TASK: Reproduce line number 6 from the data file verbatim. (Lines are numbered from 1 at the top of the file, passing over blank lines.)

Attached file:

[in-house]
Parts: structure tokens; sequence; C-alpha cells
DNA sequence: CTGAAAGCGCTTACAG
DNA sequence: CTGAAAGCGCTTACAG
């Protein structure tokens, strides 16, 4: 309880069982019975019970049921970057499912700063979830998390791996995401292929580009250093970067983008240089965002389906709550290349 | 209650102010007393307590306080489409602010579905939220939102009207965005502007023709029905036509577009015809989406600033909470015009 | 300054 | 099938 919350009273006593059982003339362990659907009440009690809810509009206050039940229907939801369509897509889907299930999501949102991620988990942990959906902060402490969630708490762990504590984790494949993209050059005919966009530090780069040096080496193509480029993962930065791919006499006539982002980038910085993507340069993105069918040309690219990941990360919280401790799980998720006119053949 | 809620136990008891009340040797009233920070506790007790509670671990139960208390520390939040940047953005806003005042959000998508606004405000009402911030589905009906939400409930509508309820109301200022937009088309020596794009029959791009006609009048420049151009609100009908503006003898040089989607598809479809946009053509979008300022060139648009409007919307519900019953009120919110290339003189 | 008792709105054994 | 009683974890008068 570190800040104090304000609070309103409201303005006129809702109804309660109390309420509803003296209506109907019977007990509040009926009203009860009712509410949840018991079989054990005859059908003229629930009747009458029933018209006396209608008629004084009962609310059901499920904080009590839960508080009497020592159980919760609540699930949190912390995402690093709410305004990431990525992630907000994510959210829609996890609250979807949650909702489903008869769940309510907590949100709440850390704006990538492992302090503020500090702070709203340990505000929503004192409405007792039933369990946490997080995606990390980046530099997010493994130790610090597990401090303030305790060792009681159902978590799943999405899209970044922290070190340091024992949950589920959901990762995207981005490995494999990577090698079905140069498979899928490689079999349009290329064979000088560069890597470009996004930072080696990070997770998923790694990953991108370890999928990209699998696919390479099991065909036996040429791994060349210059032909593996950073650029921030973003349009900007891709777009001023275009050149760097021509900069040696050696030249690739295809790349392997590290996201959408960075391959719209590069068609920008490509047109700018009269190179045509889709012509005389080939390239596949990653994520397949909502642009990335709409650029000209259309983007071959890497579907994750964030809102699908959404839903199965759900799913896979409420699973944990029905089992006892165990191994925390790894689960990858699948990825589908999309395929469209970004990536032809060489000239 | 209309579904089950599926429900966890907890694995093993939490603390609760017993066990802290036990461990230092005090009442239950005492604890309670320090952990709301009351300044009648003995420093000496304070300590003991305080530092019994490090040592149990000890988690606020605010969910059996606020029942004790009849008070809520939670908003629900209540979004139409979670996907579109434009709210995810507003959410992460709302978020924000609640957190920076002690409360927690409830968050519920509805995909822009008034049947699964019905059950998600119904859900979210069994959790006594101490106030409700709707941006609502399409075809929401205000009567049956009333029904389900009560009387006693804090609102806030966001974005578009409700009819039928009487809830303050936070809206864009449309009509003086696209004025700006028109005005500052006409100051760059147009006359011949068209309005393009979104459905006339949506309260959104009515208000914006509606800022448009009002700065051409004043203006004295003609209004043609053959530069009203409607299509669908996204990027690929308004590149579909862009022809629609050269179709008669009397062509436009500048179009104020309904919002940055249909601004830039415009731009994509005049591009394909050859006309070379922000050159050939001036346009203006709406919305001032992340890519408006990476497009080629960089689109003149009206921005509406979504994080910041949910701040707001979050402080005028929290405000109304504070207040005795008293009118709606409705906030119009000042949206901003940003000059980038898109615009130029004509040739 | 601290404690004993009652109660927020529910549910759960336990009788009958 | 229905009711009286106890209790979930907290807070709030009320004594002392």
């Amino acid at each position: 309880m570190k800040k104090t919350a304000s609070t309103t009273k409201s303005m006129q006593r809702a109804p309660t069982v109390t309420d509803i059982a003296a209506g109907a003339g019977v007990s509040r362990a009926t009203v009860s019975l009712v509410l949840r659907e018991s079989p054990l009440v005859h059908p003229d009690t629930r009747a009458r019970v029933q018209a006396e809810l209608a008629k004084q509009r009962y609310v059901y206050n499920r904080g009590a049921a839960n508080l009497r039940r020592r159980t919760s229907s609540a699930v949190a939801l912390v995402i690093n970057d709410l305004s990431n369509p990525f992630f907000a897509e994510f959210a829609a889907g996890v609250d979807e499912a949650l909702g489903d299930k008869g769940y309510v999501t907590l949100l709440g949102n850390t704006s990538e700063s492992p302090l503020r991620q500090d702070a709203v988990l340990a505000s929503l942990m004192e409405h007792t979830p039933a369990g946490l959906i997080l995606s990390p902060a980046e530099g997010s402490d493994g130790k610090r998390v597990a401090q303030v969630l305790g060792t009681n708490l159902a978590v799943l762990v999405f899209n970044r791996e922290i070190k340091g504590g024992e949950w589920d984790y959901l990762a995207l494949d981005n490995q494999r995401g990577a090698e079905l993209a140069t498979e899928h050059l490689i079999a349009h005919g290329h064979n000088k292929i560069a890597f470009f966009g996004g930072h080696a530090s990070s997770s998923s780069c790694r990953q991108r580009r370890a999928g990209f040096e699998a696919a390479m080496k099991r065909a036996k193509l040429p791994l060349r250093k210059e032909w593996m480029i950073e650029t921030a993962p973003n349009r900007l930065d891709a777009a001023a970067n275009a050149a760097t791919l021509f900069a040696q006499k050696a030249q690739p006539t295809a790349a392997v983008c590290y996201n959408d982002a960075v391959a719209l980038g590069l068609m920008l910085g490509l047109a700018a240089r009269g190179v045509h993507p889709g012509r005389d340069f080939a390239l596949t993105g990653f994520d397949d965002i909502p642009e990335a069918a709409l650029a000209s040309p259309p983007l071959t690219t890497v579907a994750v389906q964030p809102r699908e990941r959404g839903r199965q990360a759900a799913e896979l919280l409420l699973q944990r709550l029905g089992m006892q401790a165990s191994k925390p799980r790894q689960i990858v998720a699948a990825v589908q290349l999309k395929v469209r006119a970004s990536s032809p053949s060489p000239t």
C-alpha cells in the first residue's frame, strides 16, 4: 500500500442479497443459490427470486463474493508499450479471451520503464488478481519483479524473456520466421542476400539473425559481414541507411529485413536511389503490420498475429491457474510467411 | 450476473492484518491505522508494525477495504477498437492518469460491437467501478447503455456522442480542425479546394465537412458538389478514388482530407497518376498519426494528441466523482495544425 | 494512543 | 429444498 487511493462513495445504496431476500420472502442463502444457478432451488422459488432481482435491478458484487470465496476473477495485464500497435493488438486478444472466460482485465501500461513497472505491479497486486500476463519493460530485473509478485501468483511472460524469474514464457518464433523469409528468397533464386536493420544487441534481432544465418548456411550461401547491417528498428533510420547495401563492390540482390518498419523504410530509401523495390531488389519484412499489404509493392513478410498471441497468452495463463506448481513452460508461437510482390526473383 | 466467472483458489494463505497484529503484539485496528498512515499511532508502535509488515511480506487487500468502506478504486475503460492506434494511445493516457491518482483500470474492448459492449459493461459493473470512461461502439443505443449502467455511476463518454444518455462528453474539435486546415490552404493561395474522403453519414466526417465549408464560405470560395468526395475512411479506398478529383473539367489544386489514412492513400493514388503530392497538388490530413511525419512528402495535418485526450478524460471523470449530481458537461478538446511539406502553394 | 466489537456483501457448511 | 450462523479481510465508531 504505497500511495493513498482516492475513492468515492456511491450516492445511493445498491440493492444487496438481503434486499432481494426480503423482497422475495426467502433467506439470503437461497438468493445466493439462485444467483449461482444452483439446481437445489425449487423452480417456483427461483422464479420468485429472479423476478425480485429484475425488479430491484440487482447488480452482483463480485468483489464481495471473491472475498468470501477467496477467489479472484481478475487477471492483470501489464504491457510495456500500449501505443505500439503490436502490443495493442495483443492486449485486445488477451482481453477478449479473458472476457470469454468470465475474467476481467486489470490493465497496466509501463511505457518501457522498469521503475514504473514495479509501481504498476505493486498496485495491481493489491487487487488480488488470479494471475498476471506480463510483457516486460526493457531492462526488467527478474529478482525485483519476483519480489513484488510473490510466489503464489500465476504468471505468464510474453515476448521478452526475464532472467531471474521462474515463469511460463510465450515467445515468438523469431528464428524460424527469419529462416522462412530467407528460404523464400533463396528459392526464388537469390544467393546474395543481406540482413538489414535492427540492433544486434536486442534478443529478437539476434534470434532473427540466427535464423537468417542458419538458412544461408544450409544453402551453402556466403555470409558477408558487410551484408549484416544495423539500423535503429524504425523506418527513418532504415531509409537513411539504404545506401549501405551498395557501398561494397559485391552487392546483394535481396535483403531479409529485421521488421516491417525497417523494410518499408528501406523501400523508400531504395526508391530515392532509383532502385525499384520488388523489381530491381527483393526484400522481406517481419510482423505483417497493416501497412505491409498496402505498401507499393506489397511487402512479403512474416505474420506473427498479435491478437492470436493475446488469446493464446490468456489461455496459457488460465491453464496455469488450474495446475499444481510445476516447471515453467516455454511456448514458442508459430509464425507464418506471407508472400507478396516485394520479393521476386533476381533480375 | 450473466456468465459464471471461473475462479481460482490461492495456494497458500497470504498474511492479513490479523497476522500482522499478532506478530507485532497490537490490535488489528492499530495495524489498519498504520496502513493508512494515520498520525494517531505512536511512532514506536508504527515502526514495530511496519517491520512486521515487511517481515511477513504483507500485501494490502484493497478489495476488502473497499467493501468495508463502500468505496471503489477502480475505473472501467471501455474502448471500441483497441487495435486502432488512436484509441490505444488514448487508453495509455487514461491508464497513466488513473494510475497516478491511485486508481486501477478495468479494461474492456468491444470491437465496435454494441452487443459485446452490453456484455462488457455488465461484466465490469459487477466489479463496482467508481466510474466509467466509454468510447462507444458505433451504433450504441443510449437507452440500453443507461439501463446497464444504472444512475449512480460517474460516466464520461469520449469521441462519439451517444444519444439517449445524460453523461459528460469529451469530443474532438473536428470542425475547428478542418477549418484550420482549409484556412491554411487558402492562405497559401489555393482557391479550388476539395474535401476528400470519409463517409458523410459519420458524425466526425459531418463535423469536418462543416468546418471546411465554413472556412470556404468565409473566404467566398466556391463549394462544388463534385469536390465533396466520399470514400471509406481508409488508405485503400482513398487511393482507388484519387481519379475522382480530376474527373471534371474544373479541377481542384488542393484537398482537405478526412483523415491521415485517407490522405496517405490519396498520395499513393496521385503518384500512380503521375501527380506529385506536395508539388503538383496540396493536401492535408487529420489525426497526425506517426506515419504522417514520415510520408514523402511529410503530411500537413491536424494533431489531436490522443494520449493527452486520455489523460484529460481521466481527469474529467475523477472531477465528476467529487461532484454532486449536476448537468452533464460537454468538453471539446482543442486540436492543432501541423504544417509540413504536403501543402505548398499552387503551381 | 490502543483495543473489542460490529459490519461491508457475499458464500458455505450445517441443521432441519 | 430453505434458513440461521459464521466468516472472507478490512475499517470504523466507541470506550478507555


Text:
């Amino acid at each position: 309880m570190k800040k104090t919350a304000s609070t309103t009273k409201s303005m006129q006593r809702a109804p309660t069982v109390t309420d509803i059982a003296a209506g109907a003339g019977v007990s509040r362990a009926t009203v009860s019975l009712v509410l949840r659907e018991s079989p054990l009440v005859h059908p003229d009690t629930r009747a009458r019970v029933q018209a006396e809810l209608a008629k004084q509009r009962y609310v059901y206050n499920r904080g009590a049921a839960n508080l009497r039940r020592r159980t919760s229907s609540a699930v949190a939801l912390v995402i690093n970057d709410l305004s990431n369509p990525f992630f907000a897509e994510f959210a829609a889907g996890v609250d979807e499912a949650l909702g489903d299930k008869g769940y309510v999501t907590l949100l709440g949102n850390t704006s990538e700063s492992p302090l503020r991620q500090d702070a709203v988990l340990a505000s929503l942990m004192e409405h007792t979830p039933a369990g946490l959906i997080l995606s990390p902060a980046e530099g997010s402490d493994g130790k610090r998390v597990a401090q303030v969630l305790g060792t009681n708490l159902a978590v799943l762990v999405f899209n970044r791996e922290i070190k340091g504590g024992e949950w589920d984790y959901l990762a995207l494949d981005n490995q494999r995401g990577a090698e079905l993209a140069t498979e899928h050059l490689i079999a349009h005919g290329h064979n000088k292929i560069a890597f470009f966009g996004g930072h080696a530090s990070s997770s998923s780069c790694r990953q991108r580009r370890a999928g990209f040096e699998a696919a390479m080496k099991r065909a036996k193509l040429p791994l060349r250093k210059e032909w593996m480029i950073e650029t921030a993962p973003n349009r900007l930065d891709a777009a001023a970067n275009a050149a760097t791919l021509f900069a040696q006499k050696a030249q690739p006539t295809a790349a392997v983008c590290y996201n959408d982002a960075v391959a719209l980038g590069l068609m920008l910085g490509l047109a700018a240089r009269g190179v045509h993507p889709g012509r005389d340069f080939a390239l596949t993105g990653f994520d397949d965002i909502p642009e990335a069918a709409l650029a000209s040309p259309p983007l071959t690219t890497v579907a994750v389906q964030p809102r699908e990941r959404g839903r199965q990360a759900a799913e896979l919280l409420l699973q944990r709550l029905g089992m006892q401790a165990s191994k925390p799980r790894q689960i990858v998720a699948a990825v589908q290349l999309k395929v469209r006119a970004s990536s032809p053949s060489p000239t």